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 Week of Nature: Deer, Hiking, and Trees

A group of 15 fourth- and fifth-graders who will be attending Camp Cuyamaca next year received scholarships March 20 because of their creative and well-written essays about positive experience they've had outdoors.

To celebrate nature, outdoor education and these creative students, we're going to feature three of their essays each day this week. Here are three more:

Rylee Harness
Literacy First Charter School

I could smell roasted marshmallows, the tractor was rumbling loudly and bees were buzzing from flower to flower.  The grass was soft and wet, and even a few bunnies hopped around.  My family and I were visiting my grandma in Ohio, and we were all playing in her gigantic backyard.  My brother and I could feel the breeze against our jumping legs, and then it happened.   Three deer, a doe and two fawns, jumped through some bushes.  My brother and I paused, and so did the deer.  All I could hear were the parents' whispers far away.  One of the fawns started moving, then it started prancing toward us.  My brother started running to the deer.  Zachary, my brother, frightened the poor deer, and the deer ran back to its mom.  I was furious with Zachary.  I glanced back at the deer but they were gone!  That was an exciting day in nature because I saw deer for the first time!  I can't wait to go to 6th grade camp so I can explore nature and discover all of its exciting features!

 

Audrey West
Hill Creek Elementary School
Santee School District

Have you ever been outdoors and had a scary, exciting adventure?  Once I went to Mt. Laguna with my sister, Carly, and her boyfriend, Mark.  The day started when my mom and I went to Starbucks where she was buying a laptop from her friend.  Then we got a call from Carly and she asked my mom if I could go hiking with them.  At first I was unsure because I'm usually not out hiking hours away from my house.  On the way home I decided I would go.

When we got home, the day was warm but my mom dressed me in layers of clothes.  She thought it would be cold and she was right, especially at night! 

When my sister picked me up, I was excited because I noticed that my sister's dog, Bruiser and his doggie friend Barn were coming.

It was a long trip, but reading the signs that say how many feet above sea level you are kept us occupied.  We got up to 20,000 feet!

When we finally got there I was extremely hyper and excited.  We walked for a while until things started getting interesting.  We got to Big Laguna Lake, the water was really muddy.  We were grossed out when the dogs splashed around in it.

Next, we made a lean-to against two odd shaped logs.  I thought it looked like the one in the book "Hatchet."  That's where we ate lunch.  We had spaghetti with broccoli and hummus!

Suddenly, Bruiser ran after a deer, then Mark ran after Bruiser!  Bruiser came back after about five minutes but Mark never did.   We were yelling for him but he didn't answer.  It was going to be dark very soon.  We decided to try to find the ranger's house to get help.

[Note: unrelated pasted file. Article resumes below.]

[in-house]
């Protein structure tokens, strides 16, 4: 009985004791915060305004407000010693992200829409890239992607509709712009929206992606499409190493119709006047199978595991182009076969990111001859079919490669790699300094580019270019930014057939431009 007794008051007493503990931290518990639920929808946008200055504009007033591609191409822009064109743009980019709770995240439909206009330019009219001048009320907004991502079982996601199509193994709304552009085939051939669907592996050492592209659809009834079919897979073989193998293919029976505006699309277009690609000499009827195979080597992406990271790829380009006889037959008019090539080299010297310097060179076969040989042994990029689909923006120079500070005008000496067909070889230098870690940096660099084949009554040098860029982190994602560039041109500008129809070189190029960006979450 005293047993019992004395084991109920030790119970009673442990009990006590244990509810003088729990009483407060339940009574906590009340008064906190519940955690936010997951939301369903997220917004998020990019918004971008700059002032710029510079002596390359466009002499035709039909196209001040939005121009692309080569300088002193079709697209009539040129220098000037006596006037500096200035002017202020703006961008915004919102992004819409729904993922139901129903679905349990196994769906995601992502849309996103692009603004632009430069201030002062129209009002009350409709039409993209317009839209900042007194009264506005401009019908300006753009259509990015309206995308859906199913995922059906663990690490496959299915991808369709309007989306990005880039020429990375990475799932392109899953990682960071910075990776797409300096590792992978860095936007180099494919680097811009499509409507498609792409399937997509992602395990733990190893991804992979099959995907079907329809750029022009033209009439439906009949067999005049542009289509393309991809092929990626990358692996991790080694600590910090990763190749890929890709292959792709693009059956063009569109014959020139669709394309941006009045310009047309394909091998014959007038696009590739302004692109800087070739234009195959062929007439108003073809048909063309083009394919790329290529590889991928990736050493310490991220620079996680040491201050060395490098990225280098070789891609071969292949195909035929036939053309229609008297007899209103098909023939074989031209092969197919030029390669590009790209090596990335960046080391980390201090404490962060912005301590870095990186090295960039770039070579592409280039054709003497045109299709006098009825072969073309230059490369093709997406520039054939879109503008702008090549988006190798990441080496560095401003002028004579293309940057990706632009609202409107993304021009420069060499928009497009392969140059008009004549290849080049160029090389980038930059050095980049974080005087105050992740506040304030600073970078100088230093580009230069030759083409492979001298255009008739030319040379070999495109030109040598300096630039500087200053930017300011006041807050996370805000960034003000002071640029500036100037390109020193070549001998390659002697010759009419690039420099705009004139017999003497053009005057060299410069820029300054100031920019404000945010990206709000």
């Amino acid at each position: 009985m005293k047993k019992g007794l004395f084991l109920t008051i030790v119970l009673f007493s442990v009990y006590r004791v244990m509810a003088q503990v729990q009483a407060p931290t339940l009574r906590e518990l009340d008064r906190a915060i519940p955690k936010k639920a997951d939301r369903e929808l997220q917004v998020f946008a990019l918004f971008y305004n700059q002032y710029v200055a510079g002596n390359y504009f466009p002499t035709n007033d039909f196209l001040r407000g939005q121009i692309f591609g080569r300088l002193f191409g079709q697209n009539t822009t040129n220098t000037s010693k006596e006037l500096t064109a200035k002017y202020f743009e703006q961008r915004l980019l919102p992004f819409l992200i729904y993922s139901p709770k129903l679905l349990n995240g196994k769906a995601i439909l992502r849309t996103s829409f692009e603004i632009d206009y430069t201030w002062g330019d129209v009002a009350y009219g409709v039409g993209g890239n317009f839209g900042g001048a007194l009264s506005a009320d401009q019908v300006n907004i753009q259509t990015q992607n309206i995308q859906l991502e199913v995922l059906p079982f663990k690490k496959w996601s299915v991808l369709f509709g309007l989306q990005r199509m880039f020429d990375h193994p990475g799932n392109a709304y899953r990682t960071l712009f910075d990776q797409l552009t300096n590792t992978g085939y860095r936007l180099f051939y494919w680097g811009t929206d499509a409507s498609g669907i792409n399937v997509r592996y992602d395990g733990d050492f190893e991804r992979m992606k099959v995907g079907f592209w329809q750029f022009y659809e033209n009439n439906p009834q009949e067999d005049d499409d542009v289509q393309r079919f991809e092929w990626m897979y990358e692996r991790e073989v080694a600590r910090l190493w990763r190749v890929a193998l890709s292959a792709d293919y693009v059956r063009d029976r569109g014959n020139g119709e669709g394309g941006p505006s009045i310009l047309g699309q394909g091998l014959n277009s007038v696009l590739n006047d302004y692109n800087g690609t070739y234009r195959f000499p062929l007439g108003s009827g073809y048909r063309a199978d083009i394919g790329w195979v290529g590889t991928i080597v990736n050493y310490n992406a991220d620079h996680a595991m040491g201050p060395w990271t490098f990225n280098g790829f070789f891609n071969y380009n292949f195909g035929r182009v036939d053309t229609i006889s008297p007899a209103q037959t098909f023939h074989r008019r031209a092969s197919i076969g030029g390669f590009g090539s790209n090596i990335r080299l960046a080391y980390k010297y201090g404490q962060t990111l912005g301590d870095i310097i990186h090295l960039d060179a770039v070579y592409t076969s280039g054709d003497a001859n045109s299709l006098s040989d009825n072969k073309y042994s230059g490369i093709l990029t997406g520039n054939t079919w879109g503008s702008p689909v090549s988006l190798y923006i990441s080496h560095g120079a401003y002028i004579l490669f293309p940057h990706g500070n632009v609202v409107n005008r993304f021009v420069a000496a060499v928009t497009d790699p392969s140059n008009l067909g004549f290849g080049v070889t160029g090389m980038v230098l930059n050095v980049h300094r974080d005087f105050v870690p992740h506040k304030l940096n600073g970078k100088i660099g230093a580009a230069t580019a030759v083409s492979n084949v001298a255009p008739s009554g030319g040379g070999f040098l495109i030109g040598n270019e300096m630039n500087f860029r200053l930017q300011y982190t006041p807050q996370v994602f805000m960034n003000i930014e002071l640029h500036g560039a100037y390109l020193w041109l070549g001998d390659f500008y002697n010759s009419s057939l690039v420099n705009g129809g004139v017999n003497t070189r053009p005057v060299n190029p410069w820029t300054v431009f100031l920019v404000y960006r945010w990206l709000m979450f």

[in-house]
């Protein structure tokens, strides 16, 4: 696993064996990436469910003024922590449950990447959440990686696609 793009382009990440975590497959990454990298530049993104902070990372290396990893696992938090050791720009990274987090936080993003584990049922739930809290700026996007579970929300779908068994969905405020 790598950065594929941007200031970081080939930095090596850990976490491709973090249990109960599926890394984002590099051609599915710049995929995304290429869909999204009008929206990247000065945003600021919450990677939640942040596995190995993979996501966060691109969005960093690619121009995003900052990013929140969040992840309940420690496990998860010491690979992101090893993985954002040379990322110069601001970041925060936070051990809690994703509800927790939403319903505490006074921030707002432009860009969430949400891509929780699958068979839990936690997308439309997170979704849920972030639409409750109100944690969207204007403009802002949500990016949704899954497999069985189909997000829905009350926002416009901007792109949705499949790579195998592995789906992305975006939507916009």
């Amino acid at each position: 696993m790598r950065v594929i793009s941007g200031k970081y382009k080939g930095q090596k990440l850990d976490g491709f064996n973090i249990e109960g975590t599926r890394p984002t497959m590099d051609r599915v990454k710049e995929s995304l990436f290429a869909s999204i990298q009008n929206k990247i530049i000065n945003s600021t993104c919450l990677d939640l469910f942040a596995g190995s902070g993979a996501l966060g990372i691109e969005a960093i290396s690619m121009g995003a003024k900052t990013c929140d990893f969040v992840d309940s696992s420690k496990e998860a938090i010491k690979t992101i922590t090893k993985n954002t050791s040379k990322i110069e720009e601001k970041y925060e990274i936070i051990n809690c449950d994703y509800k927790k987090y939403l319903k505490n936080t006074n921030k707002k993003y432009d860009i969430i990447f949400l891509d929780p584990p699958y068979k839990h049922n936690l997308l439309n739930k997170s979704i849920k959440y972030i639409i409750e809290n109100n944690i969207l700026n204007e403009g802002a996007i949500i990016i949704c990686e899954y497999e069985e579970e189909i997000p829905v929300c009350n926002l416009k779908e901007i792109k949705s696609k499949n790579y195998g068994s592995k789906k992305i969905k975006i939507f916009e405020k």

Suddenly Carly's phone rang and it was Mark.  His phone finally got a signal and he was hiking down the mountain now.  We all met up and got home safely.  It made me happy to go hiking with my family.  This day was important because I learned that nature can be fun, but you must be careful too.  I am excited about learning outdoor skills at 6th grade camp.

 

Elise Jaremko
Torrey Hills Elementary School
Del Mar Union School District

Water trickled by me, rocks held the clear blue liquid back.  I stood on the edge of the stream, watching the insects jump on the water as if on dry ground.  After getting through the smooth rocks, water rushed away ready to begin its journey downstream.  The water would go past the elite blockade of rocks, underneath the bridge to some far off place I did not know.  I looked up stream to see the water flowing, happy to leave where it had come from.  I breathed in the fresh smell of nature, undisturbed, cool and fragile.  Looking closer at the water I tried to unravel some of its deepest secrets.

Turning my attention towards the trees, I saw moss covering them as a kind of blanket.  Their sturdy trunks held the dense leaves that every once in a while would try to explore the world, leaving the safety of their homes.  Leafy arms reached out above me, holding the sun in the sky.  The trees let small areas be illuminated, letting the water sparkle like some spirit, acting like a guardian to the stream.

Towering out of the water like a sea serpent rising out of the waves in the ocean, a tall boulder broke the surface.  Like the trees, patches of moss grew on the rock, adding a touch of green on the otherwise gray boulder.  I imagined sitting on top of the rock, I would have a perfect view, the stream below me, the trees above me, rocks in imperfect rows, nature in full bloom.

I would like to go to the Outdoor Education Program in sixth grade so I can experience more nature, see perfection in the imperfect and look at the outdoors in a new way.  That experience at the stream answered some of my questions, but got me wondering about many more that only nature could answer.